Marginal cost

From Issuepedia
Jump to navigation Jump to search


The marginal cost of a given product is the cost from producing "one more unit" of that product.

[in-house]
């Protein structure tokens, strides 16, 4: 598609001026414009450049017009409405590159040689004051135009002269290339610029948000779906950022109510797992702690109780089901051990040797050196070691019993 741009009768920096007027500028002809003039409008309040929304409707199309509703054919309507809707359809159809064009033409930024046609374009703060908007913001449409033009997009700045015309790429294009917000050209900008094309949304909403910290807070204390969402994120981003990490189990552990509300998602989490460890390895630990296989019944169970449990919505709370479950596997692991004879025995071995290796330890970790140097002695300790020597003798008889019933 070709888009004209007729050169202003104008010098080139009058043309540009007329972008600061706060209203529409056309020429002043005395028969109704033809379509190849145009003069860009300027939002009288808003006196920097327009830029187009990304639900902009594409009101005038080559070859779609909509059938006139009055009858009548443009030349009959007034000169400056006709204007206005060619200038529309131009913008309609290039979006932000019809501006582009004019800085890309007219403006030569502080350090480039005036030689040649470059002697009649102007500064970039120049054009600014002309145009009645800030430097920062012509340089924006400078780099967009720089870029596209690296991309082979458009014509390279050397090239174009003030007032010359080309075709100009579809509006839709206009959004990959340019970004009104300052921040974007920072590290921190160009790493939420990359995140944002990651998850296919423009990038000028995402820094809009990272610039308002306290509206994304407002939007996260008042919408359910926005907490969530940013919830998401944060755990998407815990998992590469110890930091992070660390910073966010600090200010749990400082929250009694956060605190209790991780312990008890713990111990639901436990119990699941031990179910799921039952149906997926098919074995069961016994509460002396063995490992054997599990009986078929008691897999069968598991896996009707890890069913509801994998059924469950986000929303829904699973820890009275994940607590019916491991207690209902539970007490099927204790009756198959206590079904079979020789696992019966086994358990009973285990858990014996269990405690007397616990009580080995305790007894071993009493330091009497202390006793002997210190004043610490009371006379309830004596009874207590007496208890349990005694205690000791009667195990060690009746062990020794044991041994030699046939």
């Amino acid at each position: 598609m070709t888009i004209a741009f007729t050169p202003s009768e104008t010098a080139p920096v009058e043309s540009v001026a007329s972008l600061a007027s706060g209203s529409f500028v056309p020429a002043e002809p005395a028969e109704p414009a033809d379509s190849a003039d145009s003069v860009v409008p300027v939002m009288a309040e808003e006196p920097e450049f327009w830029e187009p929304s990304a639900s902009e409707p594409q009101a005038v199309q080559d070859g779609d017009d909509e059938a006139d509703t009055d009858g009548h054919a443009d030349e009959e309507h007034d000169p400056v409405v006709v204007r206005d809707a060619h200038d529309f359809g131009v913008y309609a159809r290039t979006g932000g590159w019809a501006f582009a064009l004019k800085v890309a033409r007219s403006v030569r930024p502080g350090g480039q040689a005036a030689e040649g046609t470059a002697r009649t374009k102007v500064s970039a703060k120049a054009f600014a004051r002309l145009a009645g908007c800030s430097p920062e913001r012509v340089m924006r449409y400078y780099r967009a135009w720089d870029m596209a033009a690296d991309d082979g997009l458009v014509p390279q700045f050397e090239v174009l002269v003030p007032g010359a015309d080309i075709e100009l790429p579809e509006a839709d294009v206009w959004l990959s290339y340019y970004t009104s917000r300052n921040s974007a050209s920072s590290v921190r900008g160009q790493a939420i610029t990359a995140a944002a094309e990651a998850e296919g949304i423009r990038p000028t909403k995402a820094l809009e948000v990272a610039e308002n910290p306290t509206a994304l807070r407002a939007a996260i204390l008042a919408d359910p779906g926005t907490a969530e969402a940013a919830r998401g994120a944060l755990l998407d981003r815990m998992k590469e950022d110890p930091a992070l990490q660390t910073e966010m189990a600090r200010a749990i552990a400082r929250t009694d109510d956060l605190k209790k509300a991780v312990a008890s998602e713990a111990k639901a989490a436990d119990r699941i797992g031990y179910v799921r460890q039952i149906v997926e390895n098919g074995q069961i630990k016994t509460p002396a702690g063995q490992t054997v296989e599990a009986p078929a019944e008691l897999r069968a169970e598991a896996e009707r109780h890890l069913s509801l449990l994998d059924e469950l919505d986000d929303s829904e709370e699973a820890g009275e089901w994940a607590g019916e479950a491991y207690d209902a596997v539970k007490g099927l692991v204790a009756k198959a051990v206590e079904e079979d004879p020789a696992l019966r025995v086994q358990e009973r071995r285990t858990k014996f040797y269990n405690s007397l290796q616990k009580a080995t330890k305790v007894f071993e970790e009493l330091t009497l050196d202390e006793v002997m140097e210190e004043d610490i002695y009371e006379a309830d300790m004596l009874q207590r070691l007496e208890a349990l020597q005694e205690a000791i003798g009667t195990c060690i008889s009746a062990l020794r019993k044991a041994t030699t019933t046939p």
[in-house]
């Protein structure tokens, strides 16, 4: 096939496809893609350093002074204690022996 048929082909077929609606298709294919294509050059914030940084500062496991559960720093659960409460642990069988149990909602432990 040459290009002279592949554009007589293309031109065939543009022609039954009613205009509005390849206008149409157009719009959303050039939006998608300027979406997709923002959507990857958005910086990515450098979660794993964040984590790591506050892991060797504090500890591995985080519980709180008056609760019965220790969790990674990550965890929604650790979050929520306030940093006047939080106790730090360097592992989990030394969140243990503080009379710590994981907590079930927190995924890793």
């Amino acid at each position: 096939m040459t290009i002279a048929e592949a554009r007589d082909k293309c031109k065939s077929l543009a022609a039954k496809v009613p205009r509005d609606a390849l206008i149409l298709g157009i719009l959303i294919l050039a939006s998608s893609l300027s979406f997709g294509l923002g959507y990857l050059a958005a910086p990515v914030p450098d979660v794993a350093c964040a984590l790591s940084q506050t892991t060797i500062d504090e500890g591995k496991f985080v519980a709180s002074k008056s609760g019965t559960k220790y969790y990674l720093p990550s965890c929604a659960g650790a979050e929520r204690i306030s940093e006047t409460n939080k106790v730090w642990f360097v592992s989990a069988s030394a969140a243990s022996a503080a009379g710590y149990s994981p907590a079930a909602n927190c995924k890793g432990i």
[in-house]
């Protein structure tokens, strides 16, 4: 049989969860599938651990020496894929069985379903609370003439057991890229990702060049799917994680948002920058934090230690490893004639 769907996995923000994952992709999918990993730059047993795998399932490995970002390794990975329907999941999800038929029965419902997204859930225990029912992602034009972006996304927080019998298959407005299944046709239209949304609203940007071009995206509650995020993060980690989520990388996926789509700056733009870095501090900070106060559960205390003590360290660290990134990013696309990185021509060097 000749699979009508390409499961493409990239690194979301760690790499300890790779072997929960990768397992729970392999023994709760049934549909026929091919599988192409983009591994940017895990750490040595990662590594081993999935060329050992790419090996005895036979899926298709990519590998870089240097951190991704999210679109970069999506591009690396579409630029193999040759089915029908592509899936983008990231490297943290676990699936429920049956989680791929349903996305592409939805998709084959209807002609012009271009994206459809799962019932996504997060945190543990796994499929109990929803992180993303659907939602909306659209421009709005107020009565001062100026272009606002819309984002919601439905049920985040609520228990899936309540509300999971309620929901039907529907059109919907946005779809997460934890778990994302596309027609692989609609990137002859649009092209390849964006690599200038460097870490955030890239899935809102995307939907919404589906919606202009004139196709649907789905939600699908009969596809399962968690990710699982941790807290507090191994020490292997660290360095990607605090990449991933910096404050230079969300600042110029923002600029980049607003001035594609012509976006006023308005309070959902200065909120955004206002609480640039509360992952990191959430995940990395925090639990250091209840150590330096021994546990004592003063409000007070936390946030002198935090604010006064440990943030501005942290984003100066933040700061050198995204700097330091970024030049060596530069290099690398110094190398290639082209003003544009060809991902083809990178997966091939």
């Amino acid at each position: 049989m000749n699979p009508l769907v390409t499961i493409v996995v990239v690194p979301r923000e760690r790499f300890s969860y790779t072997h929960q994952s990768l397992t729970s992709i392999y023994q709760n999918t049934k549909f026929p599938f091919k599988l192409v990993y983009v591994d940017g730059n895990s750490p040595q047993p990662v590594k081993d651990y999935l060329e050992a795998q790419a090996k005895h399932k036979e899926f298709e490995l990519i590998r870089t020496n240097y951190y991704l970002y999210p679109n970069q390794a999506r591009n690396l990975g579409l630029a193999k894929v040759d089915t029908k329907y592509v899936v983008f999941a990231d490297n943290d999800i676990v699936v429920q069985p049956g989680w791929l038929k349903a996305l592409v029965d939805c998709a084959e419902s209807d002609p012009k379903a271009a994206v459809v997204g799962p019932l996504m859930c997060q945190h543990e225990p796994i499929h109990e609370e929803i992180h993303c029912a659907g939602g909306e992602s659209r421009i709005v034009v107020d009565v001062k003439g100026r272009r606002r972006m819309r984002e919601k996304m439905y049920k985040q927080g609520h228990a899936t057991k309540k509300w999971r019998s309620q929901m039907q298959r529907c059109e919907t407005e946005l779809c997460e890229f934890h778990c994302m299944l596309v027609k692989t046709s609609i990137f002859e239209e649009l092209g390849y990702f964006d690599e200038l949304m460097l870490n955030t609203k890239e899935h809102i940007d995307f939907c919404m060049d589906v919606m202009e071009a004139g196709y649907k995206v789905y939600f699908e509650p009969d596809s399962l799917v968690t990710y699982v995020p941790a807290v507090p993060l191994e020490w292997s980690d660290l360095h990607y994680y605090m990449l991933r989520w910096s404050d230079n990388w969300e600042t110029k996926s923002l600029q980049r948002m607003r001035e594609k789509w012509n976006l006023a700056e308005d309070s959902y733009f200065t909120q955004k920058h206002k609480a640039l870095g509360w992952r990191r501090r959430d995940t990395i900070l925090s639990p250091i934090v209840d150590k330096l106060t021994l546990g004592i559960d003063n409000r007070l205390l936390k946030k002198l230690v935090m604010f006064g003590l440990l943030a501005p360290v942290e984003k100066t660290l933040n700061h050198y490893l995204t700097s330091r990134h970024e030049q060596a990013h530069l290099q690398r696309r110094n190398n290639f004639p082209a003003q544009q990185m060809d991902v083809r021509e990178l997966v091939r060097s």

Economic theory bases many of its models on the assumption that the marginal cost is significant, and hence breaks down with regard to digitally copyable "products" (such as music, movies, written works, and other items often referred to as intellectual property or "content") whose marginal cost is so near to zero that the cost of tracking it (which, in turn, is far less than the cost of enforcing some means of being paid for each copy) begins to be more significant than the cost of making the copy.